In a Windows Server 2003 domain, a Windows Server 2003 domain functional level is required. For information about features supported at the Windows Server 2003 functional level and guidance on raising the functional level, see Functional Levels Background Information (http://go.microsoft.com/fwlink/?LinkId=184527).
We recommend that you migrate your Active Directory infrastructure to Windows Server 2008 R2 or, for VMM 2008, to Windows Server 2008 as soon as possible. Microsoft extended support for Windows 2000 Server was retired on July 13, 2010. For help with planning your migration strategy from Windows 2000 Server to Windows 7, Windows Server 2003, Windows Server 2008, or Windows Server 2008 R2, see the Windows 2000 End-of-Support Solution Center (http://go.microsoft.com/fwlink/?LinkId=184536).
Supported Number of Hosts and Virtual Machines
The maximum number of hosts and virtual machines tested with and supported by VMM on the highest recommended hardware configuration is 400 hosts and 8,000 virtual machines.
If your VMM implementation has over 150 hosts, we strongly recommend that you enable server-optimized garbage collector (GC) on the VMM server instead of the default workstation garbage collector. This can significantly reduce the CPU utilization on the VMM server and improve your performance for parallel VMM operations.
To enable server-optimized garbage collector (GC) on the VMM server, create a file that is named
vmmservice.exe.config by using the following code, and then for VMM 2008, place it into the %SYSTEMDRIVE%\Program Files\Microsoft System Center Virtual Machine Manager 2008\Bin directory on the VMM server, or for VMM 2008 R2, place it into the %SYSTEMDRIVE%\Program Files\Microsoft System Center Virtual Machine Manager 2008 R2\Bin directory on the VMM server.
<configuration> <runtime> <gcServer enabled="true"/> </runtime> </configuration>
The number of virtual machines that can be run on a host is primarily limited by the configuration of the host and of the virtual machines on the host.
Support for Virtualization Software
VMM 2008 and VMM 2008 R2 support the following virtualization software:
Microsoft Virtual Server 2005 R2 with SP1 or later
Microsoft Virtual Server 2005 R2 x64 with SP1 or later
Windows Server 2008 Hyper-V™
Windows Server 2008 R2 Hyper-V™ (VMM 2008 R2 only)
Microsoft Hyper-V™ Server 2008
Microsoft Hyper-V™ Server 2008 R2 (VMM 2008 R2 only)
VMware VirtualCenter 2.5 (VMware Infrastructure 3 [VI3]), with the following versions of VMware ESX Server:
VMware ESX Server 3.5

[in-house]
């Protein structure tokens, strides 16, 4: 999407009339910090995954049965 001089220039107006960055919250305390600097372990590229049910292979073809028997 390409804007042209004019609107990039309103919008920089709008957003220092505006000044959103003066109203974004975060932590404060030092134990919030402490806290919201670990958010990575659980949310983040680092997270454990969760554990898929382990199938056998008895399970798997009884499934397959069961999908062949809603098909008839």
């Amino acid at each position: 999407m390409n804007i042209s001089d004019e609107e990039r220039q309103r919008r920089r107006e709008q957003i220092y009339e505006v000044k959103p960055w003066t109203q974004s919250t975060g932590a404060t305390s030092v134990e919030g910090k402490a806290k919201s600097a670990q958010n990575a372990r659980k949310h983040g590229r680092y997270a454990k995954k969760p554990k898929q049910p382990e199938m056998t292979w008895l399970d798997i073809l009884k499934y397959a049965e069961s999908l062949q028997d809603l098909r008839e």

VMware ESX Server 3.0 or above
VMware vSphere 4 (VI3 features only), with the following versions of ESX Server (VMM 2008 R2 only):
VMware ESX Server 4.0
ESX Server 3.5
ESX Server 3.0 or above
Windows Server 2008 R2 Hyper-V Host Management
With VMM 2008 R2, you can create and manage virtual machines that are running on Windows Server 2008 R2 Hyper-V hosts. When you add a host that is running Windows Server 2008 R2 and that does not have Hyper-V enabled, VMM 2008 R2 automatically enables the Hyper-V role on the host.
VMM 2008 R2 supports the following new features of Windows Server 2008 R2:
Live migration between Windows Server 2008 R2 clustered hosts. With live migration, you can migrate a virtual machine from one node of a Windows Server 2008 R2 failover cluster to another node in the same cluster without any downtime. Because the virtual machine does not experience any downtime, the move is completely transparent to the users who are connected to the virtual machine.
Network optimization detection during virtual machine placement. VMM 2008 R2 supports both Virtual Machine Queue (VMQ) and TCP Chimney Offload. These are Windows Server 2008 R2 features that improve network performance for virtual machines.
Network adapters that support the VMQ feature can create a unique network queue for each virtual network adapter and then connect that queue directly to the virtual machine’s memory. This connection routes packets directly from the hypervisor to the virtual machine, bypassing much of the processing in the virtualization stack.
Network adapters that support the TCP Chimney Offload feature can offload the processing of network traffic from the networking stack. Both features increase network performance and reduce CPU utilization.
Hot addition and removal of virtual hard disks (VHDs). In Windows Server 2008 R2, Hyper-V lets users add and remove VHDs from a virtual machine while it is running.
Support for Installing VMM Components on Virtual Machines
VMM supports the installation of VMM components on virtual machines. However, you cannot use a virtual machine as a host.